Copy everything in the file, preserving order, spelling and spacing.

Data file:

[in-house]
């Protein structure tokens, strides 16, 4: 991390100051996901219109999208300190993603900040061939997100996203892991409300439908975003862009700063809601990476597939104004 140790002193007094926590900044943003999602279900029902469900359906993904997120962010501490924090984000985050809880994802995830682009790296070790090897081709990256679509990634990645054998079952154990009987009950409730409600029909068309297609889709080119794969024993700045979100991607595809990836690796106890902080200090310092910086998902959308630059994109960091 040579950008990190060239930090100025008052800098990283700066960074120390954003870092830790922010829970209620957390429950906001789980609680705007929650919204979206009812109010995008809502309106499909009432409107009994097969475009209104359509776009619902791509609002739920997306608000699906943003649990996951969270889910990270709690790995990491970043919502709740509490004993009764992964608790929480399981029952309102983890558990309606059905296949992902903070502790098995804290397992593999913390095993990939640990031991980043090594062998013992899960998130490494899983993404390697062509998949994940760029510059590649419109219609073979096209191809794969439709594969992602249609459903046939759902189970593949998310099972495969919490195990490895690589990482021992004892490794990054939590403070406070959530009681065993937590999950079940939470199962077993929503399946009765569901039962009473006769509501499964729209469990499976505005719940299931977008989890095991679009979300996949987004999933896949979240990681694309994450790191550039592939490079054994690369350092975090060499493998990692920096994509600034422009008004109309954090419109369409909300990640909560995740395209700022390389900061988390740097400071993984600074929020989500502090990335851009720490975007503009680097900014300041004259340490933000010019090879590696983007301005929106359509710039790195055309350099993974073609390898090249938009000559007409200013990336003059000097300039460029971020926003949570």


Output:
[in-house]
């Protein structure tokens, strides 16, 4: 991390100051996901219109999208300190993603900040061939997100996203892991409300439908975003862009700063809601990476597939104004 140790002193007094926590900044943003999602279900029902469900359906993904997120962010501490924090984000985050809880994802995830682009790296070790090897081709990256679509990634990645054998079952154990009987009950409730409600029909068309297609889709080119794969024993700045979100991607595809990836690796106890902080200090310092910086998902959308630059994109960091 040579950008990190060239930090100025008052800098990283700066960074120390954003870092830790922010829970209620957390429950906001789980609680705007929650919204979206009812109010995008809502309106499909009432409107009994097969475009209104359509776009619902791509609002739920997306608000699906943003649990996951969270889910990270709690790995990491970043919502709740509490004993009764992964608790929480399981029952309102983890558990309606059905296949992902903070502790098995804290397992593999913390095993990939640990031991980043090594062998013992899960998130490494899983993404390697062509998949994940760029510059590649419109219609073979096209191809794969439709594969992602249609459903046939759902189970593949998310099972495969919490195990490895690589990482021992004892490794990054939590403070406070959530009681065993937590999950079940939470199962077993929503399946009765569901039962009473006769509501499964729209469990499976505005719940299931977008989890095991679009979300996949987004999933896949979240990681694309994450790191550039592939490079054994690369350092975090060499493998990692920096994509600034422009008004109309954090419109369409909300990640909560995740395209700022390389900061988390740097400071993984600074929020989500502090990335851009720490975007503009680097900014300041004259340490933000010019090879590696983007301005929106359509710039790195055309350099993974073609390898090249938009000559007409200013990336003059000097300039460029971020926003949570």